Her third album for Mercury, released in 1967, was appropriately named Songs of inspiration – the disc reveals Julie’s heartening ability to interpret expressive songs, which has become her trademark. Originally, Julie was to record just four inspirational titles for an EP, but after the recording session, Johnny Franz decided the project was worthy of an LP and the eventual 12-track album included Ave Maria, May each day and At the end of the day. Julie’s outstanding version of While the angelus was ringing was released as a single (the original had French lyrics, Les trois cloches, and is also known as The Jimmy Brown song).
Her last single for Mercury in 1968 was the big ballad Let me belong to you, a cover of an Italian hit by Massimo Ranieri called Pietà per chi ti ama.
That year Julie married Teddy Foster and the couple remained happily wed until Teddy died of kidney failure in 1984.
In 1969, Julie switched to the Ember label and issued several singles including Almost close to you, which she had performed at the Knokke Cup festival in Belgium.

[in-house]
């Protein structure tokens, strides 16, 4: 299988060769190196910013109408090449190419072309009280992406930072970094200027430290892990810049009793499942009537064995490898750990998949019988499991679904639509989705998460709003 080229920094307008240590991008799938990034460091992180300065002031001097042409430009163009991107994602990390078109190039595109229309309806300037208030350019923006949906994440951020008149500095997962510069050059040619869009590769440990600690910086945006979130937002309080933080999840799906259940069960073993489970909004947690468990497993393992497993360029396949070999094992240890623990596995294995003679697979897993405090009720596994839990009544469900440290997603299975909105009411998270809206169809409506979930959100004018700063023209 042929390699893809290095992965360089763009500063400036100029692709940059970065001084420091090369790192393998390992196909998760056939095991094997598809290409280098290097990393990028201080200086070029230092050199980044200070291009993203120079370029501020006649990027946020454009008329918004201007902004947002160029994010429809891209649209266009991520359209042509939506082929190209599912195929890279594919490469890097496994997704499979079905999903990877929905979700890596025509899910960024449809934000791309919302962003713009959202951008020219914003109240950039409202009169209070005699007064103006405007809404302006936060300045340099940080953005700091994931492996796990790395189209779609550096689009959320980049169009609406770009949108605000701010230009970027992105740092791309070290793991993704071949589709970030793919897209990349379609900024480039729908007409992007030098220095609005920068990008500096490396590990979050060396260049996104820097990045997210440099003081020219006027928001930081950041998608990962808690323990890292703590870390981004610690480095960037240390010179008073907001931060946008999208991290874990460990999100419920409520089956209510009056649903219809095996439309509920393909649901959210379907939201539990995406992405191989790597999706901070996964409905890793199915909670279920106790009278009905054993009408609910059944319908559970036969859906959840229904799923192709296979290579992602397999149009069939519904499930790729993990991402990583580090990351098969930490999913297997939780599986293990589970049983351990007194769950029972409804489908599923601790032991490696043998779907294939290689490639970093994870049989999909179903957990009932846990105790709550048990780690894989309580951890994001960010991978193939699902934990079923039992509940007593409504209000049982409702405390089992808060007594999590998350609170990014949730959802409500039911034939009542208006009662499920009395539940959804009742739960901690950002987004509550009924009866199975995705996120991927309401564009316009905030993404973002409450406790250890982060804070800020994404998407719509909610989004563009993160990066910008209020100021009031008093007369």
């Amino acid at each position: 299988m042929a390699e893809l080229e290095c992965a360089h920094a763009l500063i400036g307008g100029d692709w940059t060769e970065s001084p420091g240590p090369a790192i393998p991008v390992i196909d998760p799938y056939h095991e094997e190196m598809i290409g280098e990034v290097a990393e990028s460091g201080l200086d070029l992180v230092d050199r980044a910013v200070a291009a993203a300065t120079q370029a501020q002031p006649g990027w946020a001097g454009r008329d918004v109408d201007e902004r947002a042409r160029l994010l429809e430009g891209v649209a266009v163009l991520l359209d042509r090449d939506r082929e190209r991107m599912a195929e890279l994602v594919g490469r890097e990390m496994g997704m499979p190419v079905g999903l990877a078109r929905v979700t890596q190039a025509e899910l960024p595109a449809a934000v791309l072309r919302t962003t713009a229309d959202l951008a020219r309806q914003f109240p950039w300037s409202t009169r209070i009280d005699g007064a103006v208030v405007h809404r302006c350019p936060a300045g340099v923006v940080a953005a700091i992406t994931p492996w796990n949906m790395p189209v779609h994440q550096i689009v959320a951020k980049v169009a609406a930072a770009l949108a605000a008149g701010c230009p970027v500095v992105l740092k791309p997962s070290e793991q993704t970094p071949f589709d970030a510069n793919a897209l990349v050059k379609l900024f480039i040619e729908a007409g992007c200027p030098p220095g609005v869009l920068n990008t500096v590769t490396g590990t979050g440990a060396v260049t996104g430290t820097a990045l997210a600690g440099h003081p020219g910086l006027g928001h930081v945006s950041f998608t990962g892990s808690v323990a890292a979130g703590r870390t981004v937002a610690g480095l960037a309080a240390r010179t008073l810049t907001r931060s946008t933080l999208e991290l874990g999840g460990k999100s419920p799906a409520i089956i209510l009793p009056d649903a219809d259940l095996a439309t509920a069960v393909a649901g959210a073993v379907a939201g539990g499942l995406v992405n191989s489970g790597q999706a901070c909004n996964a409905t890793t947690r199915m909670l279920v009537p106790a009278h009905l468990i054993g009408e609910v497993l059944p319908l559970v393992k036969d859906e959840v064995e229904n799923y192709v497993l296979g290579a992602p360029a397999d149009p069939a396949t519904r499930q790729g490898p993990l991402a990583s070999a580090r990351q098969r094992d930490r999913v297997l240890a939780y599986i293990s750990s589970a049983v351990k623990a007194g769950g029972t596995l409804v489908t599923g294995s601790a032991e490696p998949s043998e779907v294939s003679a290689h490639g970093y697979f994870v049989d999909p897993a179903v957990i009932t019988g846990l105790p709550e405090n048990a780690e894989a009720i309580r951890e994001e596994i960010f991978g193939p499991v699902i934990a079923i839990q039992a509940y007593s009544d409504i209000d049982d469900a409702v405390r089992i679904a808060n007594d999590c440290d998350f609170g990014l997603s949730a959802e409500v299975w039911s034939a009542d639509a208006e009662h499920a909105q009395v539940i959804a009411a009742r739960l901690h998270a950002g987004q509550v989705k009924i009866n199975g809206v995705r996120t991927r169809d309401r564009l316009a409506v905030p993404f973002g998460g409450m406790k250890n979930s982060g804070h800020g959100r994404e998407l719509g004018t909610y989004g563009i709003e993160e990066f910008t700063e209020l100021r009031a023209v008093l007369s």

Singer Glen Campbell wrote the sleeve notes to her 1970 Teddy Foster-produced Ember album, entitled Once more with feeling, as he was so impressed with Julie’s talent when he saw her show on a visit to London.
Julie’s 1976 release, My name is Julie, on the Pye label, is a noteworthy album, and includes Unchained melody, Tears on my pillow, When I dream and The entertainer – the latter penned by Julie herself.
When Julie wasn’t in the recording studios or on television she concentrated on cabaret and appeared at the best nightspots including London’s Talk of the Town.
In 1987, she married showbiz agent Michael Black, who also acts as her manager.
Julie found herself back in the studio in 2003 recording a new CD for the Right Recordings label entitled Sing another song. True to form, she chose meaningful titles that could have been written especially for her, including The power of love and The wind beneath my wings. The CD contains several songs by her brother-in-law, lyricist Don Black, including Walk away and For mama, both of which were originally big hits for Matt Monro. The collection closes with Julie putting ‘Rogers and heart’ into another Don Black lyric, a true theatrical finale, If I never sing another song.
Today, part of Julie’s busy working life includes appearing in cabaret on some of the world’s greatest luxury liners, including the QE2 and the Sea Goddess, plus Saga cruises.
With thanks to Mark Willerton for contributing this profile.